Revol Bunin

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Revol Bunin
Revol Bunin.jpg
Revol Bunin (right) with Rudolf Barshai, c. 1968
Background information
Native name Револь Самойлович Бунин
Born (1924-04-06)6 April 1924
Moscow, USSR
Died 3 July 1976(1976-07-03) (aged 52)
Moscow, USSR
Genres classical music
Occupation(s) composer
Labels Melodiya, others

Revol Samoilovich Bunin (Russian: Револь Самойлович Бунин; 6 April 1924 in Moscow – 3 July 1976 in Moscow), was a Russian composer.

Early life and education[edit]

Bunin's father, Samuil Markovich, was a bolshevik, a member of the Communist Party from before the 1917 revolution and worked as a professor of social economics at one of the Moscow Institutes. Bunin was named "Revol" after the October revolution.

Volik was 6 when he started to write music and he started by writing scores. In the 1930s in Soviet Union score paper was hard to find, so young Bunin would draw lines on a plain paper for his compositions. He wrote marches, waltzes, minuets and Polkas.

Bunin’s mother was always very ill, and died when he was 14, leaving his upbringing was entirely in the hands of his father. When Bunin’s mother was dying, she asked him to play a piano. He played Bach, Beethoven, Mozart, Mussorgsky through the night. Next morning he had his first attack of asthma, a disease that would in the end kill him.

In 1938 Revol started his compositions studies at the Music School of the Moscow Conservatory under Professor Ilya Litinsky. During his third year of studies he was admitted to the Conservatory and continued his studies under Professor Vissarion Shebalin, who was, at the time, the Conservatory’s director. In 1941, he was summoned first to work at the military factory in Moscow and then was drafted to an active duty. Taking into account his musical gift, so he could continue to attend the classes, he was stationed near Moscow. He was decommissioned due to ill health in March 1943. In June 1943 Shostakovich started to teach at the Moscow Conservatory and Bunin was the first student he selected to be his pupil. In his article “With great appreciation” in “The Soviet Music” Magazine (September 1976), Bunin wrote “... We were more and more conquered by Shostakovich’s works. Secretly, I was dreaming to become his student. Finally, this happy day came on June 7th, 1943, class room number 31... At the piano a friendly man, dressed in a gray-colored modest suit, wearing horn-rimmed spectacles. He looked very young, nothing like the old eminent scholars of the Conservatory. He asked me in details how old I was, when I started to compose, who were my teachers, if I studied polyphony and so on; he subjected me to a small exam - I had to read a score of Haydn symphony, to tell him what was the difference between a Passacaglia and Chaconne, to give examples, known to me, of a mirror reprise in symphonic allegro and give examples for use of French horns and trumpets in a rare formation (H, Fis). Shostakovich was interested if I read a lot and if I liked Chekhov and Leskov...”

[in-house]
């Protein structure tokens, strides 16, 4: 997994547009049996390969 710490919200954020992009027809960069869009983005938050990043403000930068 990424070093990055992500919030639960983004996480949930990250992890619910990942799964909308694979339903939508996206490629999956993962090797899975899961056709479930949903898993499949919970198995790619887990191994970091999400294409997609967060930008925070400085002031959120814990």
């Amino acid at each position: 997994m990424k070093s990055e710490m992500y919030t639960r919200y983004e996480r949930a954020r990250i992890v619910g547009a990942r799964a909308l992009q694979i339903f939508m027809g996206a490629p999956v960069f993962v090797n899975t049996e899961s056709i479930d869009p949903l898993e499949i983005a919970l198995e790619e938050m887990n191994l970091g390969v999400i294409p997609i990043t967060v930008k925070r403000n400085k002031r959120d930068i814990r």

For a while, Bunin was Shostakovich’s only student. He graduated the Conservatory in 1945 with honors. Shebalin could not forgive Bunin’s defection to the Shostakovich's class from his own and did not allow his name to be added to the “Golden Board” of exemplary students.

Composer[edit]

In 1947, Bunin moved to Leningrad, where he taught music arrangement at the Leningrad Conservatory and assisted Shostakovich as a co-professor of composition. The same year, his 2nd Symphony was premiered in Leningrad, under the direction of conductor Evgeny Mravinsky. In 1948, he moved back to Moscow and worked as an editor for the State Music Publishing.

After a government decree set stringent regulations on music and art in the Soviet Union, Shostakovich was dismissed as Professor in the Conservatory. Consequently, his assistant, Bunin, also lost his position and became, for a while, a persona non grata. He had to make his living by writing scores for other composers. His music has won, on several occasions, the Stalin Prize, but Bunin’s name did not appear, nor was mentioned to the selection committee.

Death and legacy[edit]

Revol Bunin died on July 3, 1976 in Moscow. He was mourned by his wife, Larisa, his friends and many students. He had no children. He was never awarded State honors, for he refused to join the Communist Party, in contrast with many of his colleagues.